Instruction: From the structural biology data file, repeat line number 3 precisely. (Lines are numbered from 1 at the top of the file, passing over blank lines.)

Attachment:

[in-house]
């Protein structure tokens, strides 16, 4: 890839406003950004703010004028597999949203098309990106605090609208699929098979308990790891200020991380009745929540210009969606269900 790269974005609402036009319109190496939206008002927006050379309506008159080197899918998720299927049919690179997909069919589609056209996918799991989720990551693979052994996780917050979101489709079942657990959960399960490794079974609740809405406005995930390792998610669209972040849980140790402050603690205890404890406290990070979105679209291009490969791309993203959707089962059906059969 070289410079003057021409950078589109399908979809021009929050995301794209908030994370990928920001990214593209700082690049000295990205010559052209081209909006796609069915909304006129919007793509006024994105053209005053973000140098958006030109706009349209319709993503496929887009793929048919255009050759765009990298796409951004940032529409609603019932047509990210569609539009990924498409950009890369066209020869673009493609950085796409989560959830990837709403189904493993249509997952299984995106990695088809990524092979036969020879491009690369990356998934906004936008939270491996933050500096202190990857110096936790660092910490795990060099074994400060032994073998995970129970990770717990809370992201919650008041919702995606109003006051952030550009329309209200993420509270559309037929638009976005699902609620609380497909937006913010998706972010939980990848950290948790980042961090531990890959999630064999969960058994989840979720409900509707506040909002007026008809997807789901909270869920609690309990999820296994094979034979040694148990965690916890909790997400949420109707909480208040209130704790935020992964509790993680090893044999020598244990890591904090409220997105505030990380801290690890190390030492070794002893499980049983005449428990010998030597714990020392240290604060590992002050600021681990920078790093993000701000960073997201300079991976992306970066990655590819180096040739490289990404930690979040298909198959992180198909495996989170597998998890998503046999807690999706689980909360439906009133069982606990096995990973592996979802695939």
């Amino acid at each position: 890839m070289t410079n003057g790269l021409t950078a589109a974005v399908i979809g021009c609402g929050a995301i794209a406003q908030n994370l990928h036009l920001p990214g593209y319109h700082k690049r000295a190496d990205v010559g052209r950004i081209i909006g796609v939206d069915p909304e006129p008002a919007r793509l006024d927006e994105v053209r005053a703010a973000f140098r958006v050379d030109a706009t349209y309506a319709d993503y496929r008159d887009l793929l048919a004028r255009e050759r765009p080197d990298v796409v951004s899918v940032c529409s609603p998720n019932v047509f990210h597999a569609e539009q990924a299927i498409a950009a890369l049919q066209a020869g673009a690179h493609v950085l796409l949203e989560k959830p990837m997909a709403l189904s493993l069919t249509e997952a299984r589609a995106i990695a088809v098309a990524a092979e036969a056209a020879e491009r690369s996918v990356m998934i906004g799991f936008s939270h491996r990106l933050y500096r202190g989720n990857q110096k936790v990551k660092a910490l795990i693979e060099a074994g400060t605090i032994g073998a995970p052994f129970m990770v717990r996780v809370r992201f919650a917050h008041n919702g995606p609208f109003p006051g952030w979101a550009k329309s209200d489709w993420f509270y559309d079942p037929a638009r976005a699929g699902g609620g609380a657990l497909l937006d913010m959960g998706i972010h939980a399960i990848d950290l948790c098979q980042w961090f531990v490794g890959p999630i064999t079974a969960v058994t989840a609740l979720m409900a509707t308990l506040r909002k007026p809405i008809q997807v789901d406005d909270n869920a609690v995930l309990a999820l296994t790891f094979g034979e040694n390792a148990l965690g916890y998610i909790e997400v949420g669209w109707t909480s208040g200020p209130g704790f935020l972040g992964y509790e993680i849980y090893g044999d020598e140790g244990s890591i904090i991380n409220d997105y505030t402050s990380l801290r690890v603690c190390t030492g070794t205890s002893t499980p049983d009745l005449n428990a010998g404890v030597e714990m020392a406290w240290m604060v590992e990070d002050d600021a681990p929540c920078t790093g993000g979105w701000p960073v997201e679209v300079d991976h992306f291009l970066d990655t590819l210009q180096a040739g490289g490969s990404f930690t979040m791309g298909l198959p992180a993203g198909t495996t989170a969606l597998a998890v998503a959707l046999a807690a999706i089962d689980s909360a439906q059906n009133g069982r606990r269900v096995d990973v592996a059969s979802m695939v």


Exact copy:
């Amino acid at each position: 890839m070289t410079n003057g790269l021409t950078a589109a974005v399908i979809g021009c609402g929050a995301i794209a406003q908030n994370l990928h036009l920001p990214g593209y319109h700082k690049r000295a190496d990205v010559g052209r950004i081209i909006g796609v939206d069915p909304e006129p008002a919007r793509l006024d927006e994105v053209r005053a703010a973000f140098r958006v050379d030109a706009t349209y309506a319709d993503y496929r008159d887009l793929l048919a004028r255009e050759r765009p080197d990298v796409v951004s899918v940032c529409s609603p998720n019932v047509f990210h597999a569609e539009q990924a299927i498409a950009a890369l049919q066209a020869g673009a690179h493609v950085l796409l949203e989560k959830p990837m997909a709403l189904s493993l069919t249509e997952a299984r589609a995106i990695a088809v098309a990524a092979e036969a056209a020879e491009r690369s996918v990356m998934i906004g799991f936008s939270h491996r990106l933050y500096r202190g989720n990857q110096k936790v990551k660092a910490l795990i693979e060099a074994g400060t605090i032994g073998a995970p052994f129970m990770v717990r996780v809370r992201f919650a917050h008041n919702g995606p609208f109003p006051g952030w979101a550009k329309s209200d489709w993420f509270y559309d079942p037929a638009r976005a699929g699902g609620g609380a657990l497909l937006d913010m959960g998706i972010h939980a399960i990848d950290l948790c098979q980042w961090f531990v490794g890959p999630i064999t079974a969960v058994t989840a609740l979720m409900a509707t308990l506040r909002k007026p809405i008809q997807v789901d406005d909270n869920a609690v995930l309990a999820l296994t790891f094979g034979e040694n390792a148990l965690g916890y998610i909790e997400v949420g669209w109707t909480s208040g200020p209130g704790f935020l972040g992964y509790e993680i849980y090893g044999d020598e140790g244990s890591i904090i991380n409220d997105y505030t402050s990380l801290r690890v603690c190390t030492g070794t205890s002893t499980p049983d009745l005449n428990a010998g404890v030597e714990m020392a406290w240290m604060v590992e990070d002050d600021a681990p929540c920078t790093g993000g979105w701000p960073v997201e679209v300079d991976h992306f291009l970066d990655t590819l210009q180096a040739g490289g490969s990404f930690t979040m791309g298909l198959p992180a993203g198909t495996t989170a969606l597998a998890v998503a959707l046999a807690a999706i089962d689980s909360a439906q059906n009133g069982r606990r269900v096995d990973v592996a059969s979802m695939v």